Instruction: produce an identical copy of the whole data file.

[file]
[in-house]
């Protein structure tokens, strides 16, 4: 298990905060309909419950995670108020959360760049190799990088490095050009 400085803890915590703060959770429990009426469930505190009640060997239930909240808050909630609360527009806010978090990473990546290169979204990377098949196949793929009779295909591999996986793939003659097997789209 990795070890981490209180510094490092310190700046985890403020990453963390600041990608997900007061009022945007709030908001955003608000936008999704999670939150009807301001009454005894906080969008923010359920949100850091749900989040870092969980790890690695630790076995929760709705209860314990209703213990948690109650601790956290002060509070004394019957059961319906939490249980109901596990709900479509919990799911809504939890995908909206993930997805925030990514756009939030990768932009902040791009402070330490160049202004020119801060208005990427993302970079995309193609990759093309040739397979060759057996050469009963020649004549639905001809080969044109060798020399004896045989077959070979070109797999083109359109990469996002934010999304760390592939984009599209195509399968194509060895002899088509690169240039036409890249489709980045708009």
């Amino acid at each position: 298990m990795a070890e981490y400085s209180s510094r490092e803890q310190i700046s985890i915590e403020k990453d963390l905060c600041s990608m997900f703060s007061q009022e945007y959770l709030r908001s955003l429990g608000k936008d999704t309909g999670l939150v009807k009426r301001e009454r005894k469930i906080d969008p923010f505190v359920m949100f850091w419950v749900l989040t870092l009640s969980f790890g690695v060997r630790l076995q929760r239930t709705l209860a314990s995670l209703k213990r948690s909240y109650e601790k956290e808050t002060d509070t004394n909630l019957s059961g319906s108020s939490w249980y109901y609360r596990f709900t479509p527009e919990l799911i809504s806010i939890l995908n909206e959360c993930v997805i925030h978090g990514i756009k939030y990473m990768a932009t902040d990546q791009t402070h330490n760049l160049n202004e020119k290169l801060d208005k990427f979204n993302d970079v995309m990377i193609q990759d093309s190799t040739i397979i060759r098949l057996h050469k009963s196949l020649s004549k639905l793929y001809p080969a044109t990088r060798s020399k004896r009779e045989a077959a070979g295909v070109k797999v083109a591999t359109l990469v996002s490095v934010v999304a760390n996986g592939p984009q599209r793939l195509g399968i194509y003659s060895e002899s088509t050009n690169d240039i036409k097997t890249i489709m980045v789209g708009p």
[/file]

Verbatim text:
[in-house]
């Protein structure tokens, strides 16, 4: 298990905060309909419950995670108020959360760049190799990088490095050009 400085803890915590703060959770429990009426469930505190009640060997239930909240808050909630609360527009806010978090990473990546290169979204990377098949196949793929009779295909591999996986793939003659097997789209 990795070890981490209180510094490092310190700046985890403020990453963390600041990608997900007061009022945007709030908001955003608000936008999704999670939150009807301001009454005894906080969008923010359920949100850091749900989040870092969980790890690695630790076995929760709705209860314990209703213990948690109650601790956290002060509070004394019957059961319906939490249980109901596990709900479509919990799911809504939890995908909206993930997805925030990514756009939030990768932009902040791009402070330490160049202004020119801060208005990427993302970079995309193609990759093309040739397979060759057996050469009963020649004549639905001809080969044109060798020399004896045989077959070979070109797999083109359109990469996002934010999304760390592939984009599209195509399968194509060895002899088509690169240039036409890249489709980045708009």
């Amino acid at each position: 298990m990795a070890e981490y400085s209180s510094r490092e803890q310190i700046s985890i915590e403020k990453d963390l905060c600041s990608m997900f703060s007061q009022e945007y959770l709030r908001s955003l429990g608000k936008d999704t309909g999670l939150v009807k009426r301001e009454r005894k469930i906080d969008p923010f505190v359920m949100f850091w419950v749900l989040t870092l009640s969980f790890g690695v060997r630790l076995q929760r239930t709705l209860a314990s995670l209703k213990r948690s909240y109650e601790k956290e808050t002060d509070t004394n909630l019957s059961g319906s108020s939490w249980y109901y609360r596990f709900t479509p527009e919990l799911i809504s806010i939890l995908n909206e959360c993930v997805i925030h978090g990514i756009k939030y990473m990768a932009t902040d990546q791009t402070h330490n760049l160049n202004e020119k290169l801060d208005k990427f979204n993302d970079v995309m990377i193609q990759d093309s190799t040739i397979i060759r098949l057996h050469k009963s196949l020649s004549k639905l793929y001809p080969a044109t990088r060798s020399k004896r009779e045989a077959a070979g295909v070109k797999v083109a591999t359109l990469v996002s490095v934010v999304a760390n996986g592939p984009q599209r793939l195509g399968i194509y003659s060895e002899s088509t050009n690169d240039i036409k097997t890249i489709m980045v789209g708009p």